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The term “globalisation” first swept the world in the 1990s; it reached its highpoint of popularity in 2000 and 2001, write Harold James, professor of History and International Affairs at Princeton University, and Matteo Albanese, a researcher in History at the European University Institute. In this commentary provided to Fortune by Project Syndicate, they argue that its meaning is changing and that its contemporary usage is on its way out.

Waving “Globalisation” Goodbye


In 2001, Le Monde referred to mondialisation more than 3,500 times. After that, the figure steadily fell and had dropped by more than 80pc by 2006. Since the advent of the financial crisis in 2007, the word’s usage in major newspapers such as the New York Times and the Financial Times has fallen still further.

A brief history of the concept, and a comparison with another term that also became discredited by overuse, helps to explain what happened.

The twentieth century’s two most important conceptual innovations, “totalitarianism” and “globalisation,” were originally Italian. The first term defined the tumultuous middle of the 20th century, the latter its benign ending. “Totalitarianism” finally disintegrated in 1989, and globalisation prevailed.

Both terms originated as criticisms that were supposed to undermine and subvert the political tendencies they described. Both ended up being just as frequently and enthusiastically used by the respective tendencies’ proponents.

“Totalitarianism” began its conceptual life in 1923 as a criticism or parody of the megalomaniacal pretensions of Benito Mussolini’s new regime by the liberal writer Giovanni Amendola. In the course of a few years, it had become the proud self-definition of Italian fascism, endorsed by Mussolini’s Education Minister, Giovanni Gentile, who became the official philosopher of fascism, and then incorporated in a ghost-written article by Mussolini himself in the “Encyclopaedia of Fascism.”

In both the hostile and the celebratory use of the word, totalitarianism was intended to describe a movement that embraced all aspects of life in what purported to be a coherent philosophy of politics, economics, and society. Fascists liked to think of themselves as imbued with total knowledge and total power.

Few know where the term “globalisation” originated.

The “Oxford English Dictionary” (OED) gives as the earliest reference to its current usage an academic article dated from 1972. The word had been used earlier, but in a rather different sense, as a diplomatic term conveying the linkage between disparate policy areas, e.g. in negotiating simultaneously on financial and security matters.

The OED etymology ignores the non-English origins of the term, which can be found in the inventive linguistic terminology of continental European student radicalism. A description of IBM as an “organisation which presents itself as a totality and controls all its activities towards the goal of profit and ‘globalises’ all activity in the productive process,” was found in an article headlined, “The process of globalisation of capitalist society,” published in Sinistra Proletaria, a radical leftwing Italian underground periodical, in 1970.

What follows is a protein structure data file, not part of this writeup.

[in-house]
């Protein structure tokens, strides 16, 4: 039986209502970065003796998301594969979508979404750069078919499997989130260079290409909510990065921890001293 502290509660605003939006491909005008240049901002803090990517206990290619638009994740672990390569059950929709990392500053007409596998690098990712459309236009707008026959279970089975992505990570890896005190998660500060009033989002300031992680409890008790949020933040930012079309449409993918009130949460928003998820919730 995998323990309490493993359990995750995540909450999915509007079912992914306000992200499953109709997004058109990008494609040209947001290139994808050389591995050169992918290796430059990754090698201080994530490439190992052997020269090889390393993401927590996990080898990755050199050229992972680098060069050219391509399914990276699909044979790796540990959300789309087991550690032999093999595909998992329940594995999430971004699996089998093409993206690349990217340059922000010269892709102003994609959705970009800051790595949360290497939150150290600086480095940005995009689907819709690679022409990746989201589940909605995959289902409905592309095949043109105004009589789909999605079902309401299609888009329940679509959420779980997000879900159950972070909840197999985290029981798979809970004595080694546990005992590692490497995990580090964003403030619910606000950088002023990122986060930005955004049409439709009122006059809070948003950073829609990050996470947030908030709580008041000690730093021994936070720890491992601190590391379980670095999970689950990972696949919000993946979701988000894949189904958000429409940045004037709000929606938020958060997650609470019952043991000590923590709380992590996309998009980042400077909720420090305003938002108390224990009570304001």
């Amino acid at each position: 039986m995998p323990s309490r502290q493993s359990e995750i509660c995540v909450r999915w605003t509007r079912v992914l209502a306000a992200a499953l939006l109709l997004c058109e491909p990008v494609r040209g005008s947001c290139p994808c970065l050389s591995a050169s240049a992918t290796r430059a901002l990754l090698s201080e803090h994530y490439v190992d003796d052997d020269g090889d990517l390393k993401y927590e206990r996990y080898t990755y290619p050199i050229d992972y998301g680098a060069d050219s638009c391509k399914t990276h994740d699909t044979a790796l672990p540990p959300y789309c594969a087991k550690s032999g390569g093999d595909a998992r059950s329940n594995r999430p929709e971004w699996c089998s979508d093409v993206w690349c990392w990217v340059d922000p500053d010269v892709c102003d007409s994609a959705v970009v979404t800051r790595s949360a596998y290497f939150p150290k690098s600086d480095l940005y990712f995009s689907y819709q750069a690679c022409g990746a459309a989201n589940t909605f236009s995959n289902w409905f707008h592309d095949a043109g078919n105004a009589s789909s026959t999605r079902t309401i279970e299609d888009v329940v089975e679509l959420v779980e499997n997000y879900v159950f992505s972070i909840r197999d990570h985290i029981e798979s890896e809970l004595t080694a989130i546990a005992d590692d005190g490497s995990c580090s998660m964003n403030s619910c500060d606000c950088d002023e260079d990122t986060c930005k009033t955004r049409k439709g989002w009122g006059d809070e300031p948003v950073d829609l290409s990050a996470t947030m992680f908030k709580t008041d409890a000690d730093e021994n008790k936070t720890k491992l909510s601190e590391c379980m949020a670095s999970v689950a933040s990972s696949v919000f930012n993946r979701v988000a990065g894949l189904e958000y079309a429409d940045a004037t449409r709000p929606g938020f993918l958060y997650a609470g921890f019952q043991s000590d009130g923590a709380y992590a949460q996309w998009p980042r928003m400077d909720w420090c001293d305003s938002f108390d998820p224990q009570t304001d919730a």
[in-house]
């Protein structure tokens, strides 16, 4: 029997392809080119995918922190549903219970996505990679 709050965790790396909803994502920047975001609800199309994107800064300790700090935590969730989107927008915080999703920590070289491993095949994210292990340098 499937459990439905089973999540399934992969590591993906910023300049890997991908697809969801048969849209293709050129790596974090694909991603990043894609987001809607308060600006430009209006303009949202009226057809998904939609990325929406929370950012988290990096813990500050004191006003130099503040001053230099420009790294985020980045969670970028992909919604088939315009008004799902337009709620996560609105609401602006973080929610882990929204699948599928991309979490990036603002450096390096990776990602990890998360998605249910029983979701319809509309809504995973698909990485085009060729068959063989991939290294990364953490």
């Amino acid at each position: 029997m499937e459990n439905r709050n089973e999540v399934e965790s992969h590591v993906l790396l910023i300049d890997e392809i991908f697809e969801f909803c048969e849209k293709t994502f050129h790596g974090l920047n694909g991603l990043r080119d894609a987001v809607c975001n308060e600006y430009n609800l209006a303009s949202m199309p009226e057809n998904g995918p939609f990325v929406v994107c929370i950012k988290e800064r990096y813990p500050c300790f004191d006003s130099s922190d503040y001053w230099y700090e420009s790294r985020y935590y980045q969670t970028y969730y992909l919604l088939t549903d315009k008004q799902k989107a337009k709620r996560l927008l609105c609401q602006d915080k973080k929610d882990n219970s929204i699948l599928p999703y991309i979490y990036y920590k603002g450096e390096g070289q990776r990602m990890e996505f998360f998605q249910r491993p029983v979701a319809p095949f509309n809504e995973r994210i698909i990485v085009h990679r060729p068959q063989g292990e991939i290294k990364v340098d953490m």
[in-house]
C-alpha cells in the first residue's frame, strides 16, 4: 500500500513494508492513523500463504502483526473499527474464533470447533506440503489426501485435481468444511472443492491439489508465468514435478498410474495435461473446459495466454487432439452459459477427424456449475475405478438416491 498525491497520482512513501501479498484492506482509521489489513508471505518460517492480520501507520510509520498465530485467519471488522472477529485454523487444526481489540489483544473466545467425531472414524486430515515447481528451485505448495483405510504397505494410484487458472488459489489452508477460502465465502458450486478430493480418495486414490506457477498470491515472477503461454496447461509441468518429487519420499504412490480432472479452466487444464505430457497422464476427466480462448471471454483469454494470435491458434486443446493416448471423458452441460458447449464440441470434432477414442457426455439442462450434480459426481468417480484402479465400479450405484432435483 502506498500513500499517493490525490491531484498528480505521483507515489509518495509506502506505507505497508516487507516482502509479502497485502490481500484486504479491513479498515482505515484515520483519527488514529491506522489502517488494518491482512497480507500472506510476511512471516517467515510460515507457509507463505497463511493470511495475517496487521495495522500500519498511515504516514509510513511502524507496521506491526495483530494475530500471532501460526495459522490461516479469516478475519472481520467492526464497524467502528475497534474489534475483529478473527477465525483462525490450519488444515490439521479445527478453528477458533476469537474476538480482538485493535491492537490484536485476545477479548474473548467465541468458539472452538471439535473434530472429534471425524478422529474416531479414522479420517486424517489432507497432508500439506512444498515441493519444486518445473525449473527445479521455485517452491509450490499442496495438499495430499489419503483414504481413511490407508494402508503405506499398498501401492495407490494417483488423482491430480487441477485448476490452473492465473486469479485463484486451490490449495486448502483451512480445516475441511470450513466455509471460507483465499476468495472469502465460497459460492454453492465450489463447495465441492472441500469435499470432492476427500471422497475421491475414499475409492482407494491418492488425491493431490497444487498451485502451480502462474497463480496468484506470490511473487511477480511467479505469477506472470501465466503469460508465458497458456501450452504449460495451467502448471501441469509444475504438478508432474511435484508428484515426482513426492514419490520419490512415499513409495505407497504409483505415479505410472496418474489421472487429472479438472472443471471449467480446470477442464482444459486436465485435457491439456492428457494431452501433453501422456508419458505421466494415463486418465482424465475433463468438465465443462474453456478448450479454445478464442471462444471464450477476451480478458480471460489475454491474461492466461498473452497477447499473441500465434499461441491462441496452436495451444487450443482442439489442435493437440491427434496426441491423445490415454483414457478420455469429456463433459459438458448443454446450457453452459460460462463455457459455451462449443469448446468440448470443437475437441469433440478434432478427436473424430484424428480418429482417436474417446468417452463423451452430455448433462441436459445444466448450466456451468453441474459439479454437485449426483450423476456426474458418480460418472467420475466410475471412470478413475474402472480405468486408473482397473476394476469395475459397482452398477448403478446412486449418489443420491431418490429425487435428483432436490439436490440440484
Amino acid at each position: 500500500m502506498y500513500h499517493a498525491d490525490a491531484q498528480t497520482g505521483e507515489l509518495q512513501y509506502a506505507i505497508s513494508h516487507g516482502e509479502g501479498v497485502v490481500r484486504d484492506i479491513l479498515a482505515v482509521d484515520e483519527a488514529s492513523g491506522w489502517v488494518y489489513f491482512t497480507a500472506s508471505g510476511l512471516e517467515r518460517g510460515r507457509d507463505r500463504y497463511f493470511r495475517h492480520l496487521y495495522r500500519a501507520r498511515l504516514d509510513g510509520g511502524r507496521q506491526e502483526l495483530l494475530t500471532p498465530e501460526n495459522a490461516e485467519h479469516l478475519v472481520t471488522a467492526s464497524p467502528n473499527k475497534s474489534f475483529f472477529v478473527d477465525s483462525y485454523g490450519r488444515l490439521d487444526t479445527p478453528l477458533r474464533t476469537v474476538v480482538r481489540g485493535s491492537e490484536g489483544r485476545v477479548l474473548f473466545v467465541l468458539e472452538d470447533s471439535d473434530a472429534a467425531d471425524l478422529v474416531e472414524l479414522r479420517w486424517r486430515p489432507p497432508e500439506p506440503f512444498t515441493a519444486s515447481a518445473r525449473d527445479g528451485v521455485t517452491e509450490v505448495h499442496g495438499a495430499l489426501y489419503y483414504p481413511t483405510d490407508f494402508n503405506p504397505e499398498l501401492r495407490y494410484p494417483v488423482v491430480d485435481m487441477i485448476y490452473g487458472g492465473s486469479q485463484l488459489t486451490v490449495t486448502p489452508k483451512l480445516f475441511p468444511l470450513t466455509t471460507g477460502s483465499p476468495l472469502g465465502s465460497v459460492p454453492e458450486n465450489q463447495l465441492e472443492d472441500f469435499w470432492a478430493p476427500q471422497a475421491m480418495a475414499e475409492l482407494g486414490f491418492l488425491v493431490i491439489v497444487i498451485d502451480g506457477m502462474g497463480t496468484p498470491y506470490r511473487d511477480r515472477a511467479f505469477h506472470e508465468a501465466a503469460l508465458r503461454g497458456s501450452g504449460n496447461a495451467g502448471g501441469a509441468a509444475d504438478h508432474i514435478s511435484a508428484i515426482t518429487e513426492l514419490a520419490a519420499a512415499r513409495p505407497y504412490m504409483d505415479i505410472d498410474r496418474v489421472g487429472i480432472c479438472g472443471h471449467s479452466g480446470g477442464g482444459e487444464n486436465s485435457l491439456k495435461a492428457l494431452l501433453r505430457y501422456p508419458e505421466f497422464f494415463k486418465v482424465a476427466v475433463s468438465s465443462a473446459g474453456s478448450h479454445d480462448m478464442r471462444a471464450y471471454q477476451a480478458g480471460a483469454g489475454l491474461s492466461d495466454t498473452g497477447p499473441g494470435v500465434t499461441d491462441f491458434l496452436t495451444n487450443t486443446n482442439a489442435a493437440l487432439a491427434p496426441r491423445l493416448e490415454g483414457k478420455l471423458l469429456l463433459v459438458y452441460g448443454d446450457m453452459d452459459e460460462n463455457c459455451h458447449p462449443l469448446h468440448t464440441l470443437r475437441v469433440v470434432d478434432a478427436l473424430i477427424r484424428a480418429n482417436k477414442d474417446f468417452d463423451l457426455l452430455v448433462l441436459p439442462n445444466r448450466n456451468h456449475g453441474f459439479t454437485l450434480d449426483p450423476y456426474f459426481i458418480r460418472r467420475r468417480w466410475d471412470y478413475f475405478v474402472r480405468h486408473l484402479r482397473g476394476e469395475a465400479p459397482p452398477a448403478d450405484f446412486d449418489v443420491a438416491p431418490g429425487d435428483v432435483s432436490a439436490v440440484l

IBM produced in 14 countries and sold in 109; it “contained in itself the globalisation (mondializzazione) of capitalist imperialism,” according to the article.

This obscure leftwing publication is the first known reference to globalisation in its contemporary sense.

The term has since experienced ups and downs. It became increasingly faddish in the 1990s, but mostly as a term of abuse. In the late 1990s and early 2000s, anti-globalisation demonstrations were targeted against the World Trade Organisation (WTO), the IMF, the World Economic Forum (WEC), and McDonald’s. At the time, globalisation was seen, as in the vision of the 1960s Italian leftists, as the exploitation of the world’s poor by the plutocratic and technocratic elite.

However, in the 2000s, the meaning of globalisation shifted and began to take on a semi positive note, in large part because it increasingly looked as if the major winners of globalisation included many rapidly growing emerging markets. Countries that had previously been described as “under-developed” or “Third World” were becoming incipient global dominators. Moreover, many former critics began to recognise global connectedness as a way of solving global problems such as climate change, economic crises, and poverty.

Globalisation has begun to be projected backwards by historians.

It is no longer seen only as a story of the capital market driven integration of the last two decades of the 20th century, or even of an “early wave of globalisation” in the 19th century, when the gold standard and the trans-Atlantic telegram seemed to unite the world. Instead, the wider and deeper historical vision is of globalisation that encompasses the Roman Empire and the Song Dynasty, and goes back to the globalisation of the human species from a common African origin.

The terms used to describe complex political and social phenomena and processes have odd ambiguities. Some concepts that are designed as criticisms are quickly inverted to become celebratory.

By 2011, anti-globalisation rhetoric had largely faded, and globalisation is not thought of as something to be either fought or cheered, but as a fundamental characteristic of the human story, in which disparate geographies and diverse themes are inextricably intertwined. Globalisation has lost its polemical bite and, with that loss, its attractions as a concept have faded.


By Matteo Albanese, a researcher in History at the European University Institute


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